It is very strange to us, but it can only be thus because Behe honestly believes in his views. He has a kind of “cognitive HEPA filter” that simply ignores the counter-facts.

      • Martin
        Posted March 10, 2019 at 2:02 pm | Permalink

        This is what make it pathological. At the AMNH event I went to in 2002. Behe admitted in response for a request for evidence for ID, he said “we have our work cut out for us.” And Miller replied “You sure do!”

  2. Posted March 7, 2019 at 11:46 am | Permalink

    Space aliens???

    • ratabago
      Posted March 7, 2019 at 3:50 pm | Permalink

      Yes. Who presumably were themselves designed by Space Aliens, who were in turn designed by Space Aliens, who were…

      It’s Space Aliens all the way down!

      It’s a dopey idea floated by Fred Hoyle, who also hated, and completely misunderstood, evolution. But what choice does Behe have? The second he admits ID’s designer is his conception of a personal god he fails in his aim of getting his personal sectarian view taught in science classes.

  3. Nicolaas Stempels
    Posted March 7, 2019 at 12:01 pm | Permalink

    Lenski’s work is great, meticulous and on a close to gigantic scale. It is, of course, much more than a demolition of ID. The latter he takes in his stride, as it were.
    What I always ask ID’rs (yes, I know that it isn’t new or original, but nevertheless extremely pertinent): where did this intelligence some from? If a bacterial flagellum is irreducible complex (it is not), how complex the intelligent designer must be? Did this designer just ‘poof!’ into existence, or did it evolve?

    • Nicolaas Stempels
      Posted March 7, 2019 at 12:04 pm | Permalink

      Come, not some, ‘edit’ function direly needed.

  4. Steve Gerrard
    Posted March 7, 2019 at 12:19 pm | Permalink

    Nice to see bacteriophage getting a little love, they seem long forgotten most of the time.

    It’s a nice example of a new function that needs 4 mutations, but which can nevertheless happen in weeks! The intermediate stages, with only some of the needed mutations, were beneficial to the existing function, as well as setting the stage for the new function. Irreducible complexity reduced!

    • Posted March 7, 2019 at 2:39 pm | Permalink

      In our biology courses, phages are still taught and loved, only their antitermination is forgotten. Our students have no idea what they dodge.

  5. Michael Fisher
    Posted March 7, 2019 at 1:23 pm | Permalink

    From Amazon I can see the back cover of the book [&/or dust jacket] & there I see this:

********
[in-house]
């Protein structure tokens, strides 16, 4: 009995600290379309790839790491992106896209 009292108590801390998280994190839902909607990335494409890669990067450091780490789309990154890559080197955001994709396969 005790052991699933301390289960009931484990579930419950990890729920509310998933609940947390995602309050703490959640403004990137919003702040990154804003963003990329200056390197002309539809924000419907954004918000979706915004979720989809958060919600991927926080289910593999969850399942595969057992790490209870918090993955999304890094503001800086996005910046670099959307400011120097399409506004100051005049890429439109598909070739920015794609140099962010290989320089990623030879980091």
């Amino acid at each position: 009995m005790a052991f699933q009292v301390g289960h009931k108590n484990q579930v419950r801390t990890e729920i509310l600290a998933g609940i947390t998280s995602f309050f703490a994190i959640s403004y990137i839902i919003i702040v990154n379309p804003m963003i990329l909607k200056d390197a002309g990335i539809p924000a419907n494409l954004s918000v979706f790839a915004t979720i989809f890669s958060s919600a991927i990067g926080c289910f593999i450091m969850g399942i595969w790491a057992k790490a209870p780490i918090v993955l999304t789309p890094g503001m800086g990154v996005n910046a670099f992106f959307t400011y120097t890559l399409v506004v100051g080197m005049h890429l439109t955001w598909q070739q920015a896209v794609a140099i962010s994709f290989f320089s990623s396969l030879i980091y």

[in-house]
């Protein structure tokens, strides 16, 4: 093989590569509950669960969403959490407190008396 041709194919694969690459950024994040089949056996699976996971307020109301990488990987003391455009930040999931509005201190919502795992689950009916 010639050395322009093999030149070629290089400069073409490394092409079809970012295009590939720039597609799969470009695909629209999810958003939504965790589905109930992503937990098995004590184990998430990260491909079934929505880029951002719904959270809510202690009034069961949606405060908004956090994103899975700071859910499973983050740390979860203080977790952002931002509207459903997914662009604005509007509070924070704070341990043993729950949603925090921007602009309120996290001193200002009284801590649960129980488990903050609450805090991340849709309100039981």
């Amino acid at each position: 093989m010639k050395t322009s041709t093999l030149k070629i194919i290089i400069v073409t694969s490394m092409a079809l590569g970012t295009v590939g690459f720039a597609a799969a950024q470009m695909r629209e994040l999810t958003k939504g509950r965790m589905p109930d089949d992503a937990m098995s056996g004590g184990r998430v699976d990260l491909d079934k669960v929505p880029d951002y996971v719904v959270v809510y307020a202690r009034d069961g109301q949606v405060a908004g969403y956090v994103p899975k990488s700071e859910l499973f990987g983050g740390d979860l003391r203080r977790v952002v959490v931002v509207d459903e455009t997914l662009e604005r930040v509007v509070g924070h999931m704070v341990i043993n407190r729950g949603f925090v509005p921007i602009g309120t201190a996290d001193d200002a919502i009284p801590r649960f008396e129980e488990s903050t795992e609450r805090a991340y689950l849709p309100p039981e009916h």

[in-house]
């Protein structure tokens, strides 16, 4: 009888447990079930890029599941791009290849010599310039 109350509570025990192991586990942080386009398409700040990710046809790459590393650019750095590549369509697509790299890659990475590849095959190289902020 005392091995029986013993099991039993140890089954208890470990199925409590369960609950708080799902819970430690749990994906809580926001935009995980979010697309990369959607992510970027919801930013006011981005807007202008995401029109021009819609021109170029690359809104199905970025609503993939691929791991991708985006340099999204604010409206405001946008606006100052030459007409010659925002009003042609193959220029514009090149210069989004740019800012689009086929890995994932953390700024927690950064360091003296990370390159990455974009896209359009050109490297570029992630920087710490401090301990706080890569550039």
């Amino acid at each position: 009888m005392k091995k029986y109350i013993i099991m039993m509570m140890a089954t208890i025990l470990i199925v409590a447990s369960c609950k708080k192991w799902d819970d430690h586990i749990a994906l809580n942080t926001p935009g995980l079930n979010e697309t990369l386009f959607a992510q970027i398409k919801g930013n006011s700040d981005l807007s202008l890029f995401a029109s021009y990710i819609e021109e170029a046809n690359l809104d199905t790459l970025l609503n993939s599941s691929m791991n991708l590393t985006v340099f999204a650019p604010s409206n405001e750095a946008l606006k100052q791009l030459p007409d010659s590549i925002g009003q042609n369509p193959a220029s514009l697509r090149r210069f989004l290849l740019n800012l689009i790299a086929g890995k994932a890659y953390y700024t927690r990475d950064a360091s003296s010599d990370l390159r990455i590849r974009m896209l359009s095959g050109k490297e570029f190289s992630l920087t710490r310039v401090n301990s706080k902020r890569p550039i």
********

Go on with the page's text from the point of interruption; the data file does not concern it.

Praise for Michael J. Behe and Darwin Devolves

    Followed by five ‘review blurbs’. Forget blurbs 3, 4 & 5 as they are by ID hacks who review a lot of the publications from the ID lie factory.

    But reviews 1 [unknown author] & 2 [H. Allen Orr, co-author of Speciation with our Jerry]?? Rather cheeky & dishonest to present these two blurbs, from august persons & outlets, as being “Praise” when we can be absolutely sure they will not be!
    [I say “will not be” because the reviews don’t appear to be up yet or they’re not available online]


    • Michael Fisher
      Posted March 7, 2019 at 1:58 pm | Permalink

      No wonder I couldn’t find reviews 1. & 2. – they date from 23 years & 14 years ago.

      QUOTE 1. Design for Living By James Shreeve, 1996.

      “When examined with the powerful tools of modern biology, but not with its modern prejudices, life on a biochemical level can be a product, he says, only of intelligent design. Coming from a practicing scientist [– he is a biochemist at Lehigh University –] this proposition is close to heretical”


      QUOTE 2. Devolution. Why intelligent design isn’t. By H. Allen Orr, 2005.

      “[Behe] is the most prominent of the small circle of scientists working on intelligent design, and his arguments are by far the best known”


    • Posted March 10, 2019 at 2:17 pm | Permalink

      Excellent work Fisher. Don’t forget the third error on the cover. 3/5 had problems.

      • Michael Fisher
        Posted March 10, 2019 at 7:51 pm | Permalink

        Thank you. I read your piece.

  6. Posted March 7, 2019 at 3:58 pm | Permalink

    Dr. Coyne, what are your thoughts on this response from Behe on Polar Bears, and our response to him?

  7. Rob Munguia
    Posted March 8, 2019 at 9:57 am | Permalink

    Thanks for the posts regarding intelligent design. These posts help to address this issue to the evolution undergraduate students with more arguments and evidence.